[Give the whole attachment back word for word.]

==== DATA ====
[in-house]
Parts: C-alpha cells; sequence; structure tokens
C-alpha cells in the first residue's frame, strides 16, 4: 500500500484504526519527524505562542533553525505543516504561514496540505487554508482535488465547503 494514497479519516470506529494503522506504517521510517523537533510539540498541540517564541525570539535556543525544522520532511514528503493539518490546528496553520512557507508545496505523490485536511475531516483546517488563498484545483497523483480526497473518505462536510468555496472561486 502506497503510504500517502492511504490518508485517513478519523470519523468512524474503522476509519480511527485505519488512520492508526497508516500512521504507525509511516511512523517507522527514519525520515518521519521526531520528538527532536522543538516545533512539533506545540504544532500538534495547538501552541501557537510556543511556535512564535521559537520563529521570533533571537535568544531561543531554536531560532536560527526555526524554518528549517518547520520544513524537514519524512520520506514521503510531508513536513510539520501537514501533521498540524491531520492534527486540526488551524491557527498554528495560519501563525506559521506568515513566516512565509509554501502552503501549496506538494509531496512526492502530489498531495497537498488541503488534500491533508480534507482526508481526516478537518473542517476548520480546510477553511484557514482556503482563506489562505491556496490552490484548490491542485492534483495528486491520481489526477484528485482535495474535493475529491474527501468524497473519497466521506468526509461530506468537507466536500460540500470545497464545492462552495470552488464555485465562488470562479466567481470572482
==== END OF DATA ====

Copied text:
[in-house]
Parts: C-alpha cells; sequence; structure tokens
C-alpha cells in the first residue's frame, strides 16, 4: 500500500484504526519527524505562542533553525505543516504561514496540505487554508482535488465547503 494514497479519516470506529494503522506504517521510517523537533510539540498541540517564541525570539535556543525544522520532511514528503493539518490546528496553520512557507508545496505523490485536511475531516483546517488563498484545483497523483480526497473518505462536510468555496472561486 502506497503510504500517502492511504490518508485517513478519523470519523468512524474503522476509519480511527485505519488512520492508526497508516500512521504507525509511516511512523517507522527514519525520515518521519521526531520528538527532536522543538516545533512539533506545540504544532500538534495547538501552541501557537510556543511556535512564535521559537520563529521570533533571537535568544531561543531554536531560532536560527526555526524554518528549517518547520520544513524537514519524512520520506514521503510531508513536513510539520501537514501533521498540524491531520492534527486540526488551524491557527498554528495560519501563525506559521506568515513566516512565509509554501502552503501549496506538494509531496512526492502530489498531495497537498488541503488534500491533508480534507482526508481526516478537518473542517476548520480546510477553511484557514482556503482563506489562505491556496490552490484548490491542485492534483495528486491520481489526477484528485482535495474535493475529491474527501468524497473519497466521506468526509461530506468537507466536500460540500470545497464545492462552495470552488464555485465562488470562479466567481470572482